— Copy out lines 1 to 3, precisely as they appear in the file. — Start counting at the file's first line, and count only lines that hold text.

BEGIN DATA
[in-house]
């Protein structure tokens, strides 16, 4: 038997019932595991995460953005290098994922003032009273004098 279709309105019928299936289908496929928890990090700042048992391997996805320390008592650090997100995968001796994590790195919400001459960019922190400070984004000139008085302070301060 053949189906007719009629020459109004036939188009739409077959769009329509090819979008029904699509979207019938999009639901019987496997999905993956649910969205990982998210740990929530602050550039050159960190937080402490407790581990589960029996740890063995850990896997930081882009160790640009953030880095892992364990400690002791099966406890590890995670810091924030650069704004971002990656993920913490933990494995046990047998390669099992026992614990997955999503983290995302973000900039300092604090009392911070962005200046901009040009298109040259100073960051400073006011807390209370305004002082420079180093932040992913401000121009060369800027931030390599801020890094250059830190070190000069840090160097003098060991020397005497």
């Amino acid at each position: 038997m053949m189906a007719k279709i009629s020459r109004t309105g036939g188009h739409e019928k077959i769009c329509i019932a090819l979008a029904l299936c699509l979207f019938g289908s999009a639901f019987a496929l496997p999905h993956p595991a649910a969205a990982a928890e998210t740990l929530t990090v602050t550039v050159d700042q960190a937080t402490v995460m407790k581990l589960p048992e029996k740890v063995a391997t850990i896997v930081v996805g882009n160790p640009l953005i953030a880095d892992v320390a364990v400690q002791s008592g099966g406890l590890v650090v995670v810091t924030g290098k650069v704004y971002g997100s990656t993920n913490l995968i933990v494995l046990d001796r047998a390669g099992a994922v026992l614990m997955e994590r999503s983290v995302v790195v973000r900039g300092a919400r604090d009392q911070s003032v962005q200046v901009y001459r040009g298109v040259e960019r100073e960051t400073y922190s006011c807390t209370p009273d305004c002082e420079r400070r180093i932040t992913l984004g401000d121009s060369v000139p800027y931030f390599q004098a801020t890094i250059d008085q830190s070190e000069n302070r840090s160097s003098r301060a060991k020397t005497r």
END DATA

[in-house]
């Protein structure tokens, strides 16, 4: 038997019932595991995460953005290098994922003032009273004098 279709309105019928299936289908496929928890990090700042048992391997996805320390008592650090997100995968001796994590790195919400001459960019922190400070984004000139008085302070301060 053949189906007719009629020459109004036939188009739409077959769009329509090819979008029904699509979207019938999009639901019987496997999905993956649910969205990982998210740990929530602050550039050159960190937080402490407790581990589960029996740890063995850990896997930081882009160790640009953030880095892992364990400690002791099966406890590890995670810091924030650069704004971002990656993920913490933990494995046990047998390669099992026992614990997955999503983290995302973000900039300092604090009392911070962005200046901009040009298109040259100073960051400073006011807390209370305004002082420079180093932040992913401000121009060369800027931030390599801020890094250059830190070190000069840090160097003098060991020397005497």
């Amino acid at each position: 038997m053949m189906a007719k279709i009629s020459r109004t309105g036939g188009h739409e019928k077959i769009c329509i019932a090819l979008a029904l299936c699509l979207f019938g289908s999009a639901f019987a496929l496997p999905h993956p595991a649910a969205a990982a928890e998210t740990l929530t990090v602050t550039v050159d700042q960190a937080t402490v995460m407790k581990l589960p048992e029996k740890v063995a391997t850990i896997v930081v996805g882009n160790p640009l953005i953030a880095d892992v320390a364990v400690q002791s008592g099966g406890l590890v650090v995670v810091t924030g290098k650069v704004y971002g997100s990656t993920n913490l995968i933990v494995l046990d001796r047998a390669g099992a994922v026992l614990m997955e994590r999503s983290v995302v790195v973000r900039g300092a919400r604090d009392q911070s003032v962005q200046v901009y001459r040009g298109v040259e960019r100073e960051t400073y922190s006011c807390t209370p009273d305004c002082e420079r400070r180093i932040t992913l984004g401000d121009s060369v000139p800027y931030f390599q004098a801020t890094i250059d008085q830190s070190e000069n302070r840090s160097s003098r301060a060991k020397t005497r």